71% : Polls show that the majority of Americans are still deeply devoted to the proposition that their government can protect them from a deadly virus, and that they trust their governors and scientists and data far more than they trust the Mission Accomplished Industrial Complex that would have them valuing free-floating ideas about liberty over the health and indeed lives of essential workers, the elderly, and their own well-being, despite the president's recent insistence that this is what, all of us, as "warriors" must do.
70% : Those constraints are not generally something one shoots one's way out of, even in a pandemic, and simply insisting that your own rights are paramount because you super-duper want them doesn't usually make it so.
70% : As Charlie Warzel points out this week, this has been the core animating theory behind the American gun rights movement: reduce the debate to an absolutist fight about freedom that eventually narcotizes an entire population into believing that the cost of true liberty is tens of thousands of avoidable gun deaths each year.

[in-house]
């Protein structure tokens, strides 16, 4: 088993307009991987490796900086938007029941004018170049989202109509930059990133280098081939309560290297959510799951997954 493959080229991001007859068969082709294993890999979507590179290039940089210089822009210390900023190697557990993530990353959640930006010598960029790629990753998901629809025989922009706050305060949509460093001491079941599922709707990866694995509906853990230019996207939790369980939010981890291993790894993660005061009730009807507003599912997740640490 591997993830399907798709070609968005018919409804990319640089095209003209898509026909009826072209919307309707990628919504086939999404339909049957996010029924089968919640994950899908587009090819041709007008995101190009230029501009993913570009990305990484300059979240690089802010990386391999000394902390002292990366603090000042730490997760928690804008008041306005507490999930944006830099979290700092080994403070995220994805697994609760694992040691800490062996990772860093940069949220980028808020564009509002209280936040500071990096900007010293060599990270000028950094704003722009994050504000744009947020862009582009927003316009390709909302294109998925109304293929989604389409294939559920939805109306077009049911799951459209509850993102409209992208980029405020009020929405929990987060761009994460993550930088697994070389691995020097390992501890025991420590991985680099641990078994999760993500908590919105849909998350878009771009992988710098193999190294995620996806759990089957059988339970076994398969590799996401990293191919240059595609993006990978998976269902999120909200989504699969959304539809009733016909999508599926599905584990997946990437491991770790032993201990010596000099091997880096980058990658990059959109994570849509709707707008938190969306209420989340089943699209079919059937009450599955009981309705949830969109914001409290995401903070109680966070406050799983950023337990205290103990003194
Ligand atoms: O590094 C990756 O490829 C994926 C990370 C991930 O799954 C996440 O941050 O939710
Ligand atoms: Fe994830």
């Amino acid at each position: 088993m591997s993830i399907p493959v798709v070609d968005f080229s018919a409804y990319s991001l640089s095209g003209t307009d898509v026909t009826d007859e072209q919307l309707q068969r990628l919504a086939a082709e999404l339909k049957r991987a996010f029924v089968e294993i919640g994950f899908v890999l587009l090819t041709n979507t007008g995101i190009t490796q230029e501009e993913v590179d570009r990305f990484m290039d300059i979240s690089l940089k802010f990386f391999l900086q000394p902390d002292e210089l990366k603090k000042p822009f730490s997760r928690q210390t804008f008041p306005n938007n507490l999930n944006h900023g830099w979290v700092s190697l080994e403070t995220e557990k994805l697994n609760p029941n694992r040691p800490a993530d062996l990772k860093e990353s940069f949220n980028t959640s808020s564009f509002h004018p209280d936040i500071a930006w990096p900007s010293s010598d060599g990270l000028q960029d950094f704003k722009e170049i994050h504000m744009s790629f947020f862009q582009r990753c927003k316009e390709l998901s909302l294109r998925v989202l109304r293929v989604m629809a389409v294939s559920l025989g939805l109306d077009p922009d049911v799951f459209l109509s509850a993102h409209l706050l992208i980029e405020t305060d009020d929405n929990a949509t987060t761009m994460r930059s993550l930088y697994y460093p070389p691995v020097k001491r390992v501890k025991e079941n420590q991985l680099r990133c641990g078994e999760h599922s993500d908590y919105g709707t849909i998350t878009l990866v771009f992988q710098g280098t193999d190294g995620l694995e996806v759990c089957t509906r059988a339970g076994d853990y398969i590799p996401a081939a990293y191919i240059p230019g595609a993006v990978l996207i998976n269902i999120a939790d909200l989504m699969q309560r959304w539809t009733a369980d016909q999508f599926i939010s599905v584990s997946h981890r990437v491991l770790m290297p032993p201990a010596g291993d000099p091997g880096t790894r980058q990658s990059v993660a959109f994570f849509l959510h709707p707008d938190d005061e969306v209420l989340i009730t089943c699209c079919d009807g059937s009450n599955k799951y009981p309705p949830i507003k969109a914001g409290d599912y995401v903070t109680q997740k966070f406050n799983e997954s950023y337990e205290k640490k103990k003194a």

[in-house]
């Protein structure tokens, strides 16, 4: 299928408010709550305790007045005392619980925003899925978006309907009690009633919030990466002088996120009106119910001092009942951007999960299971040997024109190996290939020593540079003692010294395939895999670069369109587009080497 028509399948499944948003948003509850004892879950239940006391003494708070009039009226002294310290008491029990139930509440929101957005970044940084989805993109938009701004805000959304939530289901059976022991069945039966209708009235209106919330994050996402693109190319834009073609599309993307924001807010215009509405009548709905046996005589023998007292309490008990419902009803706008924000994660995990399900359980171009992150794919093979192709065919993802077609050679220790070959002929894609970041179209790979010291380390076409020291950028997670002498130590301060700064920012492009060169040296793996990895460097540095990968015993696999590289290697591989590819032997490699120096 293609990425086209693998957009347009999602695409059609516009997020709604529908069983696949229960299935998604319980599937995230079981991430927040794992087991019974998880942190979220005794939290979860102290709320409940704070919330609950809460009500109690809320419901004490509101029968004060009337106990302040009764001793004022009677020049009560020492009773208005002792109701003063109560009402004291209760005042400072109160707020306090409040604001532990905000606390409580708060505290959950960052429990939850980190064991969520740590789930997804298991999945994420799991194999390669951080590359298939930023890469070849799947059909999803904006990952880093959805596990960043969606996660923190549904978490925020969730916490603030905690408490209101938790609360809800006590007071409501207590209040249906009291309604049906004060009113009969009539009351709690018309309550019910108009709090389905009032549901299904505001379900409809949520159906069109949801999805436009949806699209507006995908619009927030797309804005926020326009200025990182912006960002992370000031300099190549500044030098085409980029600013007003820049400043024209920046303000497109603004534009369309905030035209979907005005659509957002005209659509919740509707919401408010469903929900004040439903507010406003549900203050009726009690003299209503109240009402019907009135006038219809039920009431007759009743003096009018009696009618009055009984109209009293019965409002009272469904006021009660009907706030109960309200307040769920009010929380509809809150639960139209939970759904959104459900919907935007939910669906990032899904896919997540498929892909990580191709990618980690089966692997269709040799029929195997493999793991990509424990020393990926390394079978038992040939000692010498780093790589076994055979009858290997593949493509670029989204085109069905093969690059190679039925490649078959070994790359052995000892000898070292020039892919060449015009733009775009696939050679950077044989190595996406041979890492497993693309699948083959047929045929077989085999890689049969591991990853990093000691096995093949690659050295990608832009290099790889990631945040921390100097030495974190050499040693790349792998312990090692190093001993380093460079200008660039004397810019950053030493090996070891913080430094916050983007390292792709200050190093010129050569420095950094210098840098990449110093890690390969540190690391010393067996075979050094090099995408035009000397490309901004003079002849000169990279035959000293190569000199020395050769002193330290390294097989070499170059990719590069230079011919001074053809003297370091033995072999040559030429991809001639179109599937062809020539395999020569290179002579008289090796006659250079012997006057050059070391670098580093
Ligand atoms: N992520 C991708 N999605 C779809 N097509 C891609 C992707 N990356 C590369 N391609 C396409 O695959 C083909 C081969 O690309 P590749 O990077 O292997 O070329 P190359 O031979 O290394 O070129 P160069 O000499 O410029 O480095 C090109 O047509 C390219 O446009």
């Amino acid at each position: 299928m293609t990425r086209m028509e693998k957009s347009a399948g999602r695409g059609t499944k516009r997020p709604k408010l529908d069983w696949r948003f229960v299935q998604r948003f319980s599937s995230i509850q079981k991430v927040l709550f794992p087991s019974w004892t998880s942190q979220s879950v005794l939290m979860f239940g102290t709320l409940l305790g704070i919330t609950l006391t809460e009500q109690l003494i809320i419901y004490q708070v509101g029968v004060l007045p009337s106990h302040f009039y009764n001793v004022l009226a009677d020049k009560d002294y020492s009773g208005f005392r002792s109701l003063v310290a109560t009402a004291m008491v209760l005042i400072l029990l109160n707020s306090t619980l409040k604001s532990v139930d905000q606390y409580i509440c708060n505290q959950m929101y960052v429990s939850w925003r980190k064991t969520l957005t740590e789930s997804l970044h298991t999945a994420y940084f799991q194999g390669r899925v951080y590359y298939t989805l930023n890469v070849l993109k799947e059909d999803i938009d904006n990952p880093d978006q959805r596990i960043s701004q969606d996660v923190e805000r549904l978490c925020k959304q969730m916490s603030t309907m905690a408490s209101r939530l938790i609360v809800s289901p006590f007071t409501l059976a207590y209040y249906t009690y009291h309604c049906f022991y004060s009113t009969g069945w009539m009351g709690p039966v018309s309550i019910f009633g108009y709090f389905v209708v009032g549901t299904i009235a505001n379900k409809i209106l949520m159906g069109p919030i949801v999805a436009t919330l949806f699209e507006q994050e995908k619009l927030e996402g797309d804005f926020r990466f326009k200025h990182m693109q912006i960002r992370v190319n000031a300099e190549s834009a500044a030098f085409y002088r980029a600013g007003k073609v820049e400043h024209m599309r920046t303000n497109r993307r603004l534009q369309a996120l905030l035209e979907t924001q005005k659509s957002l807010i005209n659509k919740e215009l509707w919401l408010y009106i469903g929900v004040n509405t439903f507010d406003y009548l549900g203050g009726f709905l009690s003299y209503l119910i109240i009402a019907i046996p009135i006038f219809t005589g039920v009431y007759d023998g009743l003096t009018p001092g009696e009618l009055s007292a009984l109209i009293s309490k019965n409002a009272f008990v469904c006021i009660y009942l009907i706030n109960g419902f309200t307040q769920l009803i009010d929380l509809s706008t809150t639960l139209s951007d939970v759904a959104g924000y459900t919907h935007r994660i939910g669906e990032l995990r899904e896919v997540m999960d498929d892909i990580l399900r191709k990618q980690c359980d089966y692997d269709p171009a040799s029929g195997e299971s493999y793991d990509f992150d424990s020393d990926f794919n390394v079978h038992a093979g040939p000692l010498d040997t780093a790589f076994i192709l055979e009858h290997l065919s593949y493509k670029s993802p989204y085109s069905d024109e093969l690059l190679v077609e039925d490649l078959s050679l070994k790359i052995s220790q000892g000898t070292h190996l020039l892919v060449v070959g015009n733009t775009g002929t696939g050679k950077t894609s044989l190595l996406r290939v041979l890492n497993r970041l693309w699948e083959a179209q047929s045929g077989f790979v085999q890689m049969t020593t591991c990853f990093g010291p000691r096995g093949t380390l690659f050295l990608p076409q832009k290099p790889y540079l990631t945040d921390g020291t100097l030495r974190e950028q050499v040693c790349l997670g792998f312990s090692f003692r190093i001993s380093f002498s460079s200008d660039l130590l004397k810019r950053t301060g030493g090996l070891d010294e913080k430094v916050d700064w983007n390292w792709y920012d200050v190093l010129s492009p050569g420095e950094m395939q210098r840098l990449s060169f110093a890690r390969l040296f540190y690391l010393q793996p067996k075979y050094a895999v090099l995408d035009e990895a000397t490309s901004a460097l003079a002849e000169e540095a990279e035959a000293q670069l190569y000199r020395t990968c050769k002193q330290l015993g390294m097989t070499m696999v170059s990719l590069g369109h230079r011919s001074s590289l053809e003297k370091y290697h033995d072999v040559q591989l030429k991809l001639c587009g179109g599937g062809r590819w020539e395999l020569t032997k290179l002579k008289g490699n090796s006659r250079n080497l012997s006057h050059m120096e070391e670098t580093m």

66% : Defiant public intellectuals embrace the general democratic principle that being a "grandma killer" is a small price to pay for resuming dentist visits and family trips to the zoo.
66% : Beyond a profound misunderstanding of the relationship between broad state police powers and federal constitutional rights in the midst of a deadly pandemic, this definition of freedom is perplexing, chiefly because it seems to assume not simply that other people should die for your individual liberties, but also that you have an affirmative right to harm, threaten, and even kill anyone who stands in the way of your exercising of the freedoms you demand.